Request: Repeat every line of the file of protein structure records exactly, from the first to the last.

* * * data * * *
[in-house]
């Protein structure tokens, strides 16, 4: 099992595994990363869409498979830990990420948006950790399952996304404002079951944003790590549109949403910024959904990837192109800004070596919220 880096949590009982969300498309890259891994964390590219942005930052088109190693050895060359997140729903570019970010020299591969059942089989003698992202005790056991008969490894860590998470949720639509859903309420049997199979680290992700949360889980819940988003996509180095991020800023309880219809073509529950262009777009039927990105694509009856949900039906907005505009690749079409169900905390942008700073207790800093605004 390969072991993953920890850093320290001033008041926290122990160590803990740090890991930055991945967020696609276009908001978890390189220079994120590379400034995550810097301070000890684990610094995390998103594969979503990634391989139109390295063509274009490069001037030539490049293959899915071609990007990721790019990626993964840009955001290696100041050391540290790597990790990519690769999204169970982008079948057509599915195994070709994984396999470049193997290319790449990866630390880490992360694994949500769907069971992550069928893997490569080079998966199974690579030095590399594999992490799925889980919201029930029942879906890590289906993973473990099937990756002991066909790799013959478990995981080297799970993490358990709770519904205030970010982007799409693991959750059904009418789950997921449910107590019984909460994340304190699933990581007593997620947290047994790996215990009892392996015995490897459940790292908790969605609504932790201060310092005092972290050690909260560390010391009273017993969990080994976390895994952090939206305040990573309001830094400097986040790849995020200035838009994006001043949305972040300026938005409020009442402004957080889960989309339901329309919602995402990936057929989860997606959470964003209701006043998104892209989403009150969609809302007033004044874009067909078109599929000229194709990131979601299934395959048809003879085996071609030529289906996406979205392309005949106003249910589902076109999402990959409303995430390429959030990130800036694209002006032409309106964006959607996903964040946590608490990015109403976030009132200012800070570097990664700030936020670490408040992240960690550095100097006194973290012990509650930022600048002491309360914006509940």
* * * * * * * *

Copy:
[in-house]
């Protein structure tokens, strides 16, 4: 099992595994990363869409498979830990990420948006950790399952996304404002079951944003790590549109949403910024959904990837192109800004070596919220 880096949590009982969300498309890259891994964390590219942005930052088109190693050895060359997140729903570019970010020299591969059942089989003698992202005790056991008969490894860590998470949720639509859903309420049997199979680290992700949360889980819940988003996509180095991020800023309880219809073509529950262009777009039927990105694509009856949900039906907005505009690749079409169900905390942008700073207790800093605004 390969072991993953920890850093320290001033008041926290122990160590803990740090890991930055991945967020696609276009908001978890390189220079994120590379400034995550810097301070000890684990610094995390998103594969979503990634391989139109390295063509274009490069001037030539490049293959899915071609990007990721790019990626993964840009955001290696100041050391540290790597990790990519690769999204169970982008079948057509599915195994070709994984396999470049193997290319790449990866630390880490992360694994949500769907069971992550069928893997490569080079998966199974690579030095590399594999992490799925889980919201029930029942879906890590289906993973473990099937990756002991066909790799013959478990995981080297799970993490358990709770519904205030970010982007799409693991959750059904009418789950997921449910107590019984909460994340304190699933990581007593997620947290047994790996215990009892392996015995490897459940790292908790969605609504932790201060310092005092972290050690909260560390010391009273017993969990080994976390895994952090939206305040990573309001830094400097986040790849995020200035838009994006001043949305972040300026938005409020009442402004957080889960989309339901329309919602995402990936057929989860997606959470964003209701006043998104892209989403009150969609809302007033004044874009067909078109599929000229194709990131979601299934395959048809003879085996071609030529289906996406979205392309005949106003249910589902076109999402990959409303995430390429959030990130800036694209002006032409309106964006959607996903964040946590608490990015109403976030009132200012800070570097990664700030936020670490408040992240960690550095100097006194973290012990509650930022600048002491309360914006509940």